Every few minutes, one of us would try to text someone on the outside, either to get information or let them know that we were ok. Ahmad also called his brother at regular intervals, and though he received reassurances that help was on the way, we sat in the basement for several hours. Finally, a call came, and we stepped out into the hall. Two rag-tag looking Afghan soldiers, a hotel employee, and a heavily armed U.S. solider who identified himself as being with the F.B.I. came towards us, weapons drawn. They were clearly on edge, and there seemed to be some disagreement as to where to take us. The American took charge and calmly asked me for my name, contact details and a brief overview of what had happened. I confirmed that I was a U.S. citizen and he led me through basement tunnels until we reached a staircase that led to the lobby of the hotel.
The lobby was swarming with ISAF forces, all heavily armed. The windows of the hotel were shattered and there was glass everywhere. Behind the reception desk, I noticed three large blood stains soaking through towels on the floor. The corridor ahead that led back to the gym was splattered with large red streaks and blood was congealing in ugly pools on the floor. Still dressed in my gym clothes, I started shivering and was given a jacket and asked to give a statement to security personnel from the U.S. Embassy who were on the scene. As I talked to a solider with a notebook, others began bringing bodies in, along with frightened looking Afghan employees who had been found hiding in parts of the hotel. I explained that my passport, credit cards and computer were all still inthe gym and asked if someone could escort me back when it was secured. After another half hour, a U.S. soldier took me back.
When I walked into the reception area, I stopped, stunned. The body of the woman I had seen die was gone, but the rest of the room was riddled with bullet holes and there were several large pools of blood all around the room. “You had two shooters,” I said “or the guy came back.” Over the next hour, I walked two other ISAF soldiers through the scene and explained that the second round of killings (apparently the gunman came though the men’s locker room again and killed several people just after I had returned to the basement for the second time) had happened after the the women had died. Then I watched the grainy surveillance footage from the security cameras and was at least able to confirm that the guy on tape shooting up the hotel lobby looked very similar to the one I had seen shoot the woman in the gym’s reception area.
The hotel was under lockdown and for a while there seemed to be no way out. Then some ambulance workers came and handed me their cell phone. They were subcontractors for the security firm that works for my friends organization and they had come to retrieve one of their own employees. My friend had convinced them to take me as well, and so I walked out to where the bomb had detonated outside the front of the hotel, past dozens of ISAF tanks, and into an ambulance that brought me back to my friend’s guest house, where I am now.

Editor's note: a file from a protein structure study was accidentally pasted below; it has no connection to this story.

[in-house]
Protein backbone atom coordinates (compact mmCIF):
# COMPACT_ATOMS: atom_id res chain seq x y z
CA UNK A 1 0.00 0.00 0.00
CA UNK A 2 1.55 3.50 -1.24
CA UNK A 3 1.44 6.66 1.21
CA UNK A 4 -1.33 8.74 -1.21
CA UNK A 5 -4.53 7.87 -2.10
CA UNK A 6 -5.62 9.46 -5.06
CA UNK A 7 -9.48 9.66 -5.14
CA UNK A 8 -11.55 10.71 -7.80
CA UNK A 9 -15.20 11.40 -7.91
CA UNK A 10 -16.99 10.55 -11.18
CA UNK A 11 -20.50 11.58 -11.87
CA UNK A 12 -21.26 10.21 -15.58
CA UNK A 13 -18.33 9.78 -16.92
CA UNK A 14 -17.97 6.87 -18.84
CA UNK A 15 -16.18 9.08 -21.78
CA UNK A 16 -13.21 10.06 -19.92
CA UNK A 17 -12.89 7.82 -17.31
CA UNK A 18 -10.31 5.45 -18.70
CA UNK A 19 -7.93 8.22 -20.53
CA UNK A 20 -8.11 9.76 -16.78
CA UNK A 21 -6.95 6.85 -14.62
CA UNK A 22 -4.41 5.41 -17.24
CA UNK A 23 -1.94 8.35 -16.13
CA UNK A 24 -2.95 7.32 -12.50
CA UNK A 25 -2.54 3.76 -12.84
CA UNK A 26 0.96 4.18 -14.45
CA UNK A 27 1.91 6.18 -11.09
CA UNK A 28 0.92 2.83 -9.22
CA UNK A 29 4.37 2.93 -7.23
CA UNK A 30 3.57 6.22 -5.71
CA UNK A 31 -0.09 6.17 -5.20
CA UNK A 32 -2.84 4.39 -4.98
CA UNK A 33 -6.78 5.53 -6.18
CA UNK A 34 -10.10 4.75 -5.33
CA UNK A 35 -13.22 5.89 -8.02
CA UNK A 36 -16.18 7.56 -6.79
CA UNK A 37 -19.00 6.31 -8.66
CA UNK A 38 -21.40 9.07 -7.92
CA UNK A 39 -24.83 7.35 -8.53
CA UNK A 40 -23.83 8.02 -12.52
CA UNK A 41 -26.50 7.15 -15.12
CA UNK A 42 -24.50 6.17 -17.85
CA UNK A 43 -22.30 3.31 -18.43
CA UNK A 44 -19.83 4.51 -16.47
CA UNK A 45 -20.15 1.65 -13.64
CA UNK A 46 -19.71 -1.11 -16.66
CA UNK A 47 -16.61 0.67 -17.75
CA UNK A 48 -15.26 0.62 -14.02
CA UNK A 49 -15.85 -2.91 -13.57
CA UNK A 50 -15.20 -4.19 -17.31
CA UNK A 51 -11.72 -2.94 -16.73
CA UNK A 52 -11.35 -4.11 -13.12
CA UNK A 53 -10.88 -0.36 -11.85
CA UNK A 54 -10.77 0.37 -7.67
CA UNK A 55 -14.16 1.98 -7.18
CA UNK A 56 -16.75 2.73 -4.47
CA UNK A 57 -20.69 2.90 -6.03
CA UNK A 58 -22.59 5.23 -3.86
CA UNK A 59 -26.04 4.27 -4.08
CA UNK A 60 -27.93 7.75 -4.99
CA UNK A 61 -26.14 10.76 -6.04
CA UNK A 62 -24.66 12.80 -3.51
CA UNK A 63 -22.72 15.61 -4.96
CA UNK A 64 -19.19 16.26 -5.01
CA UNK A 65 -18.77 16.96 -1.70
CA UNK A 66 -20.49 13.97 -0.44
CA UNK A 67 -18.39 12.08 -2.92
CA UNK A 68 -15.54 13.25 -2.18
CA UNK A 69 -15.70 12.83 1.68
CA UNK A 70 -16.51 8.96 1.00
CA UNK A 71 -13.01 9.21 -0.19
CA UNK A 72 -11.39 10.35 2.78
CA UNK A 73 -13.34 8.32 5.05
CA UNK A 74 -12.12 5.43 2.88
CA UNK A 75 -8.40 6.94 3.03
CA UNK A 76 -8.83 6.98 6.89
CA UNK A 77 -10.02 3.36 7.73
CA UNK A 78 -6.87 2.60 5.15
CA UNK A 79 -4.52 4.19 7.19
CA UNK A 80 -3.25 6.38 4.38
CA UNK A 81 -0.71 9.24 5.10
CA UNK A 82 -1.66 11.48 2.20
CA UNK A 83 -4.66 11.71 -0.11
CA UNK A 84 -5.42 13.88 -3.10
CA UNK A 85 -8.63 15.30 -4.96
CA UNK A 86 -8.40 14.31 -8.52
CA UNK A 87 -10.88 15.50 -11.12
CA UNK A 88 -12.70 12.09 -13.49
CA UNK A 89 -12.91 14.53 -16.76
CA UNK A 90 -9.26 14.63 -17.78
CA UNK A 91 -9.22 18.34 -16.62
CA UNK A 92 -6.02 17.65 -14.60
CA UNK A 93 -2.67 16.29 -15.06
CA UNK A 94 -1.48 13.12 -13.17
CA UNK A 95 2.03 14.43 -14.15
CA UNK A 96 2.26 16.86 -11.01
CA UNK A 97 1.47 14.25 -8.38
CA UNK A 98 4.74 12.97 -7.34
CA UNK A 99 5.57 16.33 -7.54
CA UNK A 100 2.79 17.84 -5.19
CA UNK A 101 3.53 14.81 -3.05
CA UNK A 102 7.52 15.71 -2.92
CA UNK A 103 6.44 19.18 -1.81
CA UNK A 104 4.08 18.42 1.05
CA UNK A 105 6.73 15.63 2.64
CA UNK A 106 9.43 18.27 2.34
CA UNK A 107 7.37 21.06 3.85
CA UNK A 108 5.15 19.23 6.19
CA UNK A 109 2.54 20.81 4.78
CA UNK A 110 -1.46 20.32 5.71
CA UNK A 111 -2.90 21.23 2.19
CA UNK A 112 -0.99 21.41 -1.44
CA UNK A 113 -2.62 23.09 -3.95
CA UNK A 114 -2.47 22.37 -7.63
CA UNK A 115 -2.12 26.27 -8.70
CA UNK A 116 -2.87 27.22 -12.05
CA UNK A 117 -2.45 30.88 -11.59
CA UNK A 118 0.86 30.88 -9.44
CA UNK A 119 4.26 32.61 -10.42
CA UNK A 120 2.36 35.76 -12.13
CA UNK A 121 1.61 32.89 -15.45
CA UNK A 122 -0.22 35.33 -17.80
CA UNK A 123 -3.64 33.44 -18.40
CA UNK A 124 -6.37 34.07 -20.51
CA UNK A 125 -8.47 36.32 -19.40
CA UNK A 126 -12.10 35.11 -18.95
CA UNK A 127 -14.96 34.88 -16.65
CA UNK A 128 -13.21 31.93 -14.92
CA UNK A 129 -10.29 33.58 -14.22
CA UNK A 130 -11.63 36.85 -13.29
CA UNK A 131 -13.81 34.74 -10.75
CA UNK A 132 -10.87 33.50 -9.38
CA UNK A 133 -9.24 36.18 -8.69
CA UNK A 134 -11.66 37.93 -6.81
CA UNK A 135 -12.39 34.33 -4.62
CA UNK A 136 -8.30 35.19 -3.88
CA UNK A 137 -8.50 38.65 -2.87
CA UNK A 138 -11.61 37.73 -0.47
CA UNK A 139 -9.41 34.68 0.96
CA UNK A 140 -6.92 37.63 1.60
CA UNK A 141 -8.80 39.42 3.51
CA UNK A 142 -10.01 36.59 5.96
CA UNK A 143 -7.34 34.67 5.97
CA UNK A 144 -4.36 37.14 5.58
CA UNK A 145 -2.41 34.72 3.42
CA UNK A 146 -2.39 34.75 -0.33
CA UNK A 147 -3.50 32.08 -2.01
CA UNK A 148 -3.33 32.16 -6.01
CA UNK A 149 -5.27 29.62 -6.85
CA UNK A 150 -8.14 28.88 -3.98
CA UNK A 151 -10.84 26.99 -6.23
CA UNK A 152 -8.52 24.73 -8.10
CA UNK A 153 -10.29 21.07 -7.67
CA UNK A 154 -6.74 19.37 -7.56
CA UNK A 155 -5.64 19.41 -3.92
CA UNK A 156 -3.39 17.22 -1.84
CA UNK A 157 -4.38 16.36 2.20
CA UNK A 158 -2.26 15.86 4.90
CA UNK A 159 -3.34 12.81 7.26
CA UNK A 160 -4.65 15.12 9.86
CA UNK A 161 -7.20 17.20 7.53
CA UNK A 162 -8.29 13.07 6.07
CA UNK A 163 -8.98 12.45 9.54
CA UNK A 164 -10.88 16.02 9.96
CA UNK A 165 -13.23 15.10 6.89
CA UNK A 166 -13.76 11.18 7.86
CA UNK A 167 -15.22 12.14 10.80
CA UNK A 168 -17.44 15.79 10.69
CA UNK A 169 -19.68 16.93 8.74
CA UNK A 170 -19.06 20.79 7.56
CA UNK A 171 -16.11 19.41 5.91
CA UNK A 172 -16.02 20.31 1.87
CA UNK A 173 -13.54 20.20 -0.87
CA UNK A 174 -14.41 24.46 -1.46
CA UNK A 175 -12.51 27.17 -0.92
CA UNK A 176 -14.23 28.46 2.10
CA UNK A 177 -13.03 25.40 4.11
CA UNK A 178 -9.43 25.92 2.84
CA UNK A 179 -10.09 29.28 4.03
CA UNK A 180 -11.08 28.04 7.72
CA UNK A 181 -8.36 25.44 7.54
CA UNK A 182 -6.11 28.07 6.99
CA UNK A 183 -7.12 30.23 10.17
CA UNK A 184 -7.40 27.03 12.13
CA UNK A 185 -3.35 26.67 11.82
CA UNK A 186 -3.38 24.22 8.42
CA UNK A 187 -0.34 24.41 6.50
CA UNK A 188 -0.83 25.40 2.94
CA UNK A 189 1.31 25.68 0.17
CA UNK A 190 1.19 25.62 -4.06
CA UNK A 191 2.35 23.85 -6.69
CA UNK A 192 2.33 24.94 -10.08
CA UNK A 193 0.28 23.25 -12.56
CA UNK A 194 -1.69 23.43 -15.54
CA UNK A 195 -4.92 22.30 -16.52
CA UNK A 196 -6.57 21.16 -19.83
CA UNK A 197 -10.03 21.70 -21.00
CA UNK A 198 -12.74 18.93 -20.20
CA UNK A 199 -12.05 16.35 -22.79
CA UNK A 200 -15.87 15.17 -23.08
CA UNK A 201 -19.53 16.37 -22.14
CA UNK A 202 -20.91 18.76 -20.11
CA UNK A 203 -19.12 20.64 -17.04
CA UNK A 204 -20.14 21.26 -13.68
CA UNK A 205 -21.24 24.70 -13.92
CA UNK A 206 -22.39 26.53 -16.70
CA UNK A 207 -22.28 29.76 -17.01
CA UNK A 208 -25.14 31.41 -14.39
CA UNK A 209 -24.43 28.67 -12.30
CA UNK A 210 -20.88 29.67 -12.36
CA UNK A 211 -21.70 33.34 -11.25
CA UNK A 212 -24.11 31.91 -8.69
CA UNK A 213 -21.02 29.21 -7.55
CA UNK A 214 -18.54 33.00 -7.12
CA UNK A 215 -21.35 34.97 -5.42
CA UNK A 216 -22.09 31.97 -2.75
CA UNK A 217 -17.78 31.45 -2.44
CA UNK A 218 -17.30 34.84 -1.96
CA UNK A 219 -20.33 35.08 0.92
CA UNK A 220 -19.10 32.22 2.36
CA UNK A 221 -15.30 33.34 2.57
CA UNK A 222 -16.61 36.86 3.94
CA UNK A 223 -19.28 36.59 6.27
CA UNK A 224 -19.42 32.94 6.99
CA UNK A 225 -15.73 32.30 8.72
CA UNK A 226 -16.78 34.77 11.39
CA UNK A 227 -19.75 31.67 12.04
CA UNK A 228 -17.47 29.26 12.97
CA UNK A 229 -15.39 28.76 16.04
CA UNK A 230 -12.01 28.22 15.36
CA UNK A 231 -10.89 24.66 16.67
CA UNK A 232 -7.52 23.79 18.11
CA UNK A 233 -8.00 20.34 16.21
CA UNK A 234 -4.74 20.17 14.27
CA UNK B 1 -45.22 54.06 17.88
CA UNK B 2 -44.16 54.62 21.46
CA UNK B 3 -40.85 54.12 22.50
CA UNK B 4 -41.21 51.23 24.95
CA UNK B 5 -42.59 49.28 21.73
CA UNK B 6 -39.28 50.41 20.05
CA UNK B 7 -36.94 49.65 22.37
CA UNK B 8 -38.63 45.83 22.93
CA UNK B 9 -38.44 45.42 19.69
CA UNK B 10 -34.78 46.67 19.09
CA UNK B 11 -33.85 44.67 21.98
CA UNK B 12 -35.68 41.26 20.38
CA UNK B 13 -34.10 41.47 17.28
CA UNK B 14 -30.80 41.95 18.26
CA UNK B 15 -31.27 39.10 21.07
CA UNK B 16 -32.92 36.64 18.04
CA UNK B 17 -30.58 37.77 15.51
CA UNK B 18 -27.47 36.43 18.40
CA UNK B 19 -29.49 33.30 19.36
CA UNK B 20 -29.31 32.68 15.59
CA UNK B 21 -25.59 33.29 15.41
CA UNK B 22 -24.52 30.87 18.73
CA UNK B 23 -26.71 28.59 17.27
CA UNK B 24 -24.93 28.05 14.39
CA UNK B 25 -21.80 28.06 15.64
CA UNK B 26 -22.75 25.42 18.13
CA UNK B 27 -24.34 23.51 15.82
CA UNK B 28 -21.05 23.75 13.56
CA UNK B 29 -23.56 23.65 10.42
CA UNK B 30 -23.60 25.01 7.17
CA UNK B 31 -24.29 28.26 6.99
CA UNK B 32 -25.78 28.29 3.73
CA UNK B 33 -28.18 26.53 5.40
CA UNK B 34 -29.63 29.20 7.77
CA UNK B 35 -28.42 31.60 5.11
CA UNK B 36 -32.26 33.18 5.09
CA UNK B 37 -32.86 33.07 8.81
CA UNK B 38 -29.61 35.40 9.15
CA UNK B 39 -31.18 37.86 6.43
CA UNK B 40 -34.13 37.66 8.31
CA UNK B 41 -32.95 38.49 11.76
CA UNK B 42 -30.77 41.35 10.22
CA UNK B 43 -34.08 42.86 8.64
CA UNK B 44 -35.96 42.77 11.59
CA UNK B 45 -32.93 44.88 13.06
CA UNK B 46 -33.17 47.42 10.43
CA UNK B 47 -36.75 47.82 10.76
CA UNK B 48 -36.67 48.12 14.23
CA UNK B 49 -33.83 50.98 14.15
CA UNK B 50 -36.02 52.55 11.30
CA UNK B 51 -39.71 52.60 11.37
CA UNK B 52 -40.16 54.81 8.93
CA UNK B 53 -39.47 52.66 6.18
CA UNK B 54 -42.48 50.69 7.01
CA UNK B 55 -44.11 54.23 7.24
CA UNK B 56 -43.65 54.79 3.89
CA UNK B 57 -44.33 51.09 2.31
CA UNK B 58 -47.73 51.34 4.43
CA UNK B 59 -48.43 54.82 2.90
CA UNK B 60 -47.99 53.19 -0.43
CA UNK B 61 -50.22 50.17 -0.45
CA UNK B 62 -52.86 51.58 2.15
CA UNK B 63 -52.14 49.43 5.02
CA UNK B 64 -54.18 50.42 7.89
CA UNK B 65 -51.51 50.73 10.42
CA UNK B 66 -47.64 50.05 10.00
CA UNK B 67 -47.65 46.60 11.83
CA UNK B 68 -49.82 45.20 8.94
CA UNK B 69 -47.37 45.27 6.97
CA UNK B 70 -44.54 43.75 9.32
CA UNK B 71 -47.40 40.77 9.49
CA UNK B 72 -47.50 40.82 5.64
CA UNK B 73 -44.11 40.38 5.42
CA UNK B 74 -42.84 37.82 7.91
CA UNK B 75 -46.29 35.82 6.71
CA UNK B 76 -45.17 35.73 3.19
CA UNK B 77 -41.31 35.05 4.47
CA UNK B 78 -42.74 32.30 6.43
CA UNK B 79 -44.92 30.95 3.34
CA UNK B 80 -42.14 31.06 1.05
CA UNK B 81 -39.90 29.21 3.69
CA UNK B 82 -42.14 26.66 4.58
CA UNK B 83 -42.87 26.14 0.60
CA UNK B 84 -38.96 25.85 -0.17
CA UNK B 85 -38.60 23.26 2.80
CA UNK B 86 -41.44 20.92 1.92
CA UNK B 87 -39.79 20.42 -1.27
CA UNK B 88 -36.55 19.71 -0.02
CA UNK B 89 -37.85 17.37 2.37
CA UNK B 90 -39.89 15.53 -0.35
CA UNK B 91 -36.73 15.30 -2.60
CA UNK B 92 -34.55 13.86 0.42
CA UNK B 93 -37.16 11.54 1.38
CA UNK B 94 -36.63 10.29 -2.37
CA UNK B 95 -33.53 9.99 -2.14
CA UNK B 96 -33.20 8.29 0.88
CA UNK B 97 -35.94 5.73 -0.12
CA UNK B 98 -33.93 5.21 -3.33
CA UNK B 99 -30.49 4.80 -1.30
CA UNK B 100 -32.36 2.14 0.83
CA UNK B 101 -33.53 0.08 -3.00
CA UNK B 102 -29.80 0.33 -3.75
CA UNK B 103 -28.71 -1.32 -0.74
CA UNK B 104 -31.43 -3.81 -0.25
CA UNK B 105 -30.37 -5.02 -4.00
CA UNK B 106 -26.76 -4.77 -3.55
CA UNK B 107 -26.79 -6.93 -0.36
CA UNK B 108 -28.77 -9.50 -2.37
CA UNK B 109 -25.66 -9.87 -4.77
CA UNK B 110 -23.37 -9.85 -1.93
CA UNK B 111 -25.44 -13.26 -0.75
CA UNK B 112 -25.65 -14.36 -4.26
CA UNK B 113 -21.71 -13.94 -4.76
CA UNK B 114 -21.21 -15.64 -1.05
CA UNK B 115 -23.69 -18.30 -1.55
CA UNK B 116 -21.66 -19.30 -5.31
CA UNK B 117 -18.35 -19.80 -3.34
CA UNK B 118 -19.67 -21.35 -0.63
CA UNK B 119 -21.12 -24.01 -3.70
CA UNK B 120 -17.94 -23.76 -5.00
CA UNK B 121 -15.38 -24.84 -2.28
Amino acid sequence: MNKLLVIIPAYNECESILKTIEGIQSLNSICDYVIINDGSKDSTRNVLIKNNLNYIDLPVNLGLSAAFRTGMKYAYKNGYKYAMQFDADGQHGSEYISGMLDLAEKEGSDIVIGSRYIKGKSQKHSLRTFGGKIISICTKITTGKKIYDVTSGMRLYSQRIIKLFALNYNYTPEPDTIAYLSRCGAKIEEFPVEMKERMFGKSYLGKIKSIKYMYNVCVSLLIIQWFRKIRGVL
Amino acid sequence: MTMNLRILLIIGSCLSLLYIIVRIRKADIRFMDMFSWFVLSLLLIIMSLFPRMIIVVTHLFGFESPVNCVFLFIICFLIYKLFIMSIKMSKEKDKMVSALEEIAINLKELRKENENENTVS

Tonight was the closest I have ever come to death, and the longest I have ever had to consider the real possibility that my death might be imminent. I didn’t have a religious awakening, and I can find no good reason why I am alive, and so many others who went to that same hotel and same gym are dead. But I am terribly terribly glad to be here. And so I wanted to reach out to all of you, and remind you to make the most of your lives and to enjoy the people you hold dear. And I wanted to extend a thanks, though words fail me a bit here, to those who called and texted while I was in that basement, and who gave me encouragement and tried to help get me out.
Tonight, I have decided to take a job with an organization here that has a security profile much like the one of the organization I worked for in Iraq — a fortified compound, armed guards, minimal travel and movement. It means a completely different way of living, and of interacting with the world. Still, I hope that it will allow me to make a needed difference in this place. I hope that this country will not go the way of Iraq, but I’m sure that I’m not the only one here who sees this as a dramatic event that will shift the security situation on the ground. This tragedy will have broader-reaching implication, not only for me, but for the country of Afghanistan. I wanted to reach out to you all tonight to make the events here seem a bit more real, to tell you my story, and to let you know that I am alive and thinking of my friends and family around the world.